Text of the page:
Almost 40 years to the date, a massive avalanche devastated California’s Alpine Meadows Ski Area in North Lake Tahoe, killing three people trapped inside of a ski lodge and sparing only one survivor.
That survivor, Anna Allen, has lived in Mammoth for nearly four decades.
At the time, no one buried under any such avalanche slide for any significant amount of time at a U.S. ski area had ever survived (see pages 8-9 for the full story of her rescue, penned by Mike McKenna for this newspaper back in 2009).
“Buried: 1982 Alpine Meadows Avalanche” is a feature-length documentary about the devastating 1982 avalanche, which is set to premiere in Mammoth on Wednesday, March 9.
The Sheet spoke with filmmakers Jared Drake and Steven Siig, as well as Anna Allen, to learn more about the project.
Steven Siig owns two businesses with his wife in the North Lake Tahoe area. He describes himself as very ingrained within his community. Teaming together with Jared Drake, who has an extensive background in film production, the two eventually created Realization Films.
The goal of Realization Films is to create films about the North Lake Tahoe community that would attract viewership from outside of the area. After getting locally financed, the duo set out to begin making a documentary about the 1982 avalanche.
One of the primary goals of the film is to document the history of the incident through the voices of those who lived through it.
“Our intent was to set this film in the history books. And I feel as though the history books now, and the new oral traditions now, are such that the ‘history books’ are actually films. So many people think that filmmakers just want to sensationalize a story like this, and that was not our intent. We really just wanted to document it all,” said Siig.
He went on: “This is such a raw, emotional story for our community. We were worried at first about whether people would want to sit down and talk to us about it,” said Siig. “But surprisingly, so many people did.”
According to filmmaker Jared Drake, a big challenge was deciding which stories to tell.
“Everyone in North Lake Tahoe who was here in 1982 has a memory and an experience from that event. To select just a handful of them was really difficult and kind of painful; the hardest part of all of this was that we couldn’t tell everybody’s story.”
The film crew decided to narrow in on the stories of the avalanche forecasters, ski patrollers, other emergency first-responders, and, of course, Anna Allen.
“We wanted to highlight all that ski patrol does that often isn’t talked about. We want to bring to light how hard they work, and how they don’t make much money; it’s really out of true passion, what they do. And nowadays, a lot of these hard working, good souls can’t afford to stay in our communities because they’re outpriced buying a home, and they can’t raise families here,” said Siig.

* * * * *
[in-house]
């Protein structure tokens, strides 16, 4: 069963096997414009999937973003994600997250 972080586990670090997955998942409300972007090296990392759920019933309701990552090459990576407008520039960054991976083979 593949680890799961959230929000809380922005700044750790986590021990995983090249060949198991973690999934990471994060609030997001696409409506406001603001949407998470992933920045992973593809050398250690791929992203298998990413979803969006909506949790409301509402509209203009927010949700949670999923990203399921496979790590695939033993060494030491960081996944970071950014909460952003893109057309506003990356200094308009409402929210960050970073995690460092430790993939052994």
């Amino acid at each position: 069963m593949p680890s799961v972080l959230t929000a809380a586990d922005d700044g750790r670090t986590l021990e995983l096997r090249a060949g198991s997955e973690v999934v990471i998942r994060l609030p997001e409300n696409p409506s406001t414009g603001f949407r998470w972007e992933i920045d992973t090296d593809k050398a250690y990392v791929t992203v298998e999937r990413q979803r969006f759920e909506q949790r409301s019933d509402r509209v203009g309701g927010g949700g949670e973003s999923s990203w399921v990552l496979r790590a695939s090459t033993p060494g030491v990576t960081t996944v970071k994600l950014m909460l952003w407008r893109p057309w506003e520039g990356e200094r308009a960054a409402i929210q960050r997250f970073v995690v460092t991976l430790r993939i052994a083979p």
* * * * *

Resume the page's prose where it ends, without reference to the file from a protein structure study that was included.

Jackson Hole Ski Patrol is now using the film to teach patrollers, both old and new, what to do in the event of an avalanche and other disasters.
But according to both Drake and Siig, the story is about much more than just avalanche emergency response.
“Anybody can sit down and make a documentary or a film. But you have to make it good – it has to stand on its own,” said Siig. “There are so many themes in this film; whether it’s hubris, tragedy, or healing. It’s cathartic, it teaches us something about a pioneering moment, teaches us about avalanche awareness, and beyond that, we touch on universal themes that we can all use outside of this specific story.”
They’ve already screened the film in various mountain towns as well as cities, including Austin and Los Angeles. However, the filmmakers are particularly excited about the film’s screening in Mammoth, which they view as a “sister” community to their own.
“I feel like Mammoth is going to relate to this more than any audience,” said Drake.
Mammoth, of course, is also home to the sole survivor of the tragedy, Anna Allen.
“Anna is straight up the toughest egg I’ve ever met. She’s such an inspiration and she’s been the silver lining in this entire story,” said Drake. “Without Anna being Anna, I’m not sure how the other subjects in the film would’ve endured these last 40 years. Although she’s the one who was buried underground, she’s ironically probably the only one who is not still buried by the event. She came out the strongest, and I still don’t know how to reconcile that, even now. I’m sure part of it is her personality- she’s a total badass – but also her healing process.”
Since The Sheet’s interview with Allen in 2009, she says that not much has changed aside from both of her children graduating from the Mammoth school system. She still works at Mammoth Mountain running the host program, trying to develop and expand guest services.
According to Allen, many people in Mammoth still don’t know what she has been through or why exactly she is missing a leg. She tries not to make a big deal of the experience.
“I like the story because it’s not all focused on me,” said Allen. “Instead, it’s focused on the story of what snow can do and what patrol needs to do to mitigate as much danger as possible when it comes to avalanches. It portrays the challenges and difficulties of working in that field very well. My survival is kind of the climax of the story, but the story isn’t about me,” she said.
She continued: “At 22 years old when I was buried in the avalanche, I had no idea at the time that that’s what caused me to be buried. I had no real understanding of what it meant to be in an area that had the dangers of avalanches and what they could do. It was beyond my common sense, because I hadn’t grown up in the mountains. So hopefully this film will be able to educate people on all of that,” said Allen.
There will be a large panel discussion at the end of the film, featuring avalanche forecasters, ski patrol members, the filmmakers, and a few subjects featured in the film, including Anna Allen.